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Prof. Powershell

Regular Expressions, Part 2

A few more tricks for working with regular expressions.

In our last lesson we started looking at the basics of using regular expressions in PowerShell. Let's see what else we can do.

In addition to character classes, we can also specify ranges by enclosing values in a set of brackets:

PS C:\> "Powershell" -match "[a-j]"
True
PS C:\> $matches

Name      Value
----      -----
0         e

We told PowerShell to match on any letter between a and j. This is case sensitive:

PS C:\> "Powershell" -match "[M-Z]"
True
PS C:\> $matches

Name      Value
----      -----
0         P

But we can also combine them:

PS C:\> "12Power$he||" -match "[a-zA-Z]"
True
PS C:\> $matches

Name      Value
----      -----
0         P

One thing you'll learn is that there is sometimes more than one way to write a pattern. But as long as you get a result that you expect and you can understand what you've written, I wouldn't worry about it. Remember those qualifiers?

PS C:\> '12Power$he||' -match "[a-zA-Z]+"
True
PS C:\> $matches

Name      Value
----      -----
0         Power

Here, we are matching on any multiple instances of an alphabetic character, regardless of case. Now for the part that causes a little head spinning at first -- I can also match on characters that do NOT match this pattern:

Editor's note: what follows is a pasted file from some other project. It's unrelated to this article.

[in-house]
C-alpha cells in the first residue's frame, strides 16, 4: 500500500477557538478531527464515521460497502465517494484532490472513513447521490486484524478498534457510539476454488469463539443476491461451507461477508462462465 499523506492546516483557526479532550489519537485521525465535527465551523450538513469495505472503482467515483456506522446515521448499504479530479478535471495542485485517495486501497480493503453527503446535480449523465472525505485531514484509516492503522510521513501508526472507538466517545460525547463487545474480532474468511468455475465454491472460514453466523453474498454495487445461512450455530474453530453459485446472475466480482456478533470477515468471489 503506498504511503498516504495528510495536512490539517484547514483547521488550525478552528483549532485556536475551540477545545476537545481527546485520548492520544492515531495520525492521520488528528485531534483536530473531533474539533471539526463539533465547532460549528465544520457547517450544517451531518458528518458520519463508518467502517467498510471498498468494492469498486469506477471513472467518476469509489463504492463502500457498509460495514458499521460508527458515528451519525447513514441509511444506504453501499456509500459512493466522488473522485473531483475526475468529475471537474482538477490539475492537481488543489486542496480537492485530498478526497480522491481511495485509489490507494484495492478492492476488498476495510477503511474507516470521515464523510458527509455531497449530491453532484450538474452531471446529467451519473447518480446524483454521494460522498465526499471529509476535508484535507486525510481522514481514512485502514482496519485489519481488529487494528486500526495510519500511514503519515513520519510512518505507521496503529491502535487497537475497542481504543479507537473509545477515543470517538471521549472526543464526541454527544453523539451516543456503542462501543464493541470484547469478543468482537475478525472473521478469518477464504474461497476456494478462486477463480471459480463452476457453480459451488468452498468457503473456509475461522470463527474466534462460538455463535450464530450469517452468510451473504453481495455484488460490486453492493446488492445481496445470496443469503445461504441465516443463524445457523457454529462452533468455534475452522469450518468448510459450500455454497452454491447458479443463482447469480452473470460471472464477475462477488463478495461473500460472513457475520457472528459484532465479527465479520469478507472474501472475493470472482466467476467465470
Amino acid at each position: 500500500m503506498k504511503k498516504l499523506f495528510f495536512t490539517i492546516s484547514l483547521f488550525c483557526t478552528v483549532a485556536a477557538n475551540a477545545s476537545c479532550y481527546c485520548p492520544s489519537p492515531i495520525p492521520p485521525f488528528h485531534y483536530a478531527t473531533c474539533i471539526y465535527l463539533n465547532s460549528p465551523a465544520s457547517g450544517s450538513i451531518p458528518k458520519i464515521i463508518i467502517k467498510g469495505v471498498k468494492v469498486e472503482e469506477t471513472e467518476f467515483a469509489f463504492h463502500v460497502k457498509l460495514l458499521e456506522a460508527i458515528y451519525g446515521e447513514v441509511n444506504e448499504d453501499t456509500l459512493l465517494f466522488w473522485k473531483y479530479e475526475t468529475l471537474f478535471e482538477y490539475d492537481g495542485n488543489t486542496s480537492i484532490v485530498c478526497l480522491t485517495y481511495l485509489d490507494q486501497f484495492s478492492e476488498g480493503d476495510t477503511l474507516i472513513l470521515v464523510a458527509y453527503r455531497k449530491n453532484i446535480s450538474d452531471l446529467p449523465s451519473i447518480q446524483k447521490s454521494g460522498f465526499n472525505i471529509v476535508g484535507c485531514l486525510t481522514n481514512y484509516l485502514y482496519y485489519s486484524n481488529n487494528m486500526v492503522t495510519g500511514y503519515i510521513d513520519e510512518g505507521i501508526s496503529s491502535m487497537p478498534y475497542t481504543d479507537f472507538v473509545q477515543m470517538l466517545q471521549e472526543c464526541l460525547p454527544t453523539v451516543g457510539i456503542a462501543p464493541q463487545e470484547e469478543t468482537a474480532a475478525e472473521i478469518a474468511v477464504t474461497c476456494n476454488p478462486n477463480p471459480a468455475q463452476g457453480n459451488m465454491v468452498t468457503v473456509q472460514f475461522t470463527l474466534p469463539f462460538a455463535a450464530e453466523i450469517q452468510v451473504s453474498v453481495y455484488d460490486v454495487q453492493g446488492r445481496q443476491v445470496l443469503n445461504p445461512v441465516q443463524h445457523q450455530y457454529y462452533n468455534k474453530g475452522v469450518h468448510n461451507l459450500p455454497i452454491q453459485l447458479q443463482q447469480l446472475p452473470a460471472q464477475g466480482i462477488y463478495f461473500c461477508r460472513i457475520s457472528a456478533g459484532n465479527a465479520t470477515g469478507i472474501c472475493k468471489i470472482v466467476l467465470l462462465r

PS C:\> '12Power$he||' -match "[^a-zA-Z]+"
True
PS C:\> $matches

Name      Value
----      -----
0         12

Notice the carat inside the bracket. I had explained that ^ is used as an anchor but when used inside the square bracket, it means "find a non-match." This leads to another potential problem -- matching a special character like the $.

In a regular expression pattern, the $ is the last character anchor. But any special character can be escaped with the \, as in this example:

PS C:\> '12Power$he||' -match "\$\w+"
True
PS C:\> $matches

Name      Value
----      -----
0         $he

PowerShell didn't match on the vertical bars because those are special characters, which I'll demo in a second. Notice that my string is in single quotes. If I use "", PowerShell will see $he as a variable and try to expand it, which isn't what I want.

Other common characters you need to escape are the period,question mark, plus and, of course, the slash. So to see if something looks like an IP address you might use a pattern like this:

PS C:\> "172.16.10.12" -match "\d{1,3}\.\d{1,3}\.\d{1,3}\.\d{1,3}"
True
PS C:\> $matches

Name      Value
----      -----
0         172.16.10.12

The pattern is 1-3 digits separated by a period, which is escaped. This doesn't guarantee it is a valid IP address but it looks like one. It is possible to construct a pattern that includes some validation, but let's stick to simple things for now.

Or perhaps you want to validate a UNC:

PS C:\> "\\file01\public\foo" -match "^\\\\\w+\\\w+$"
False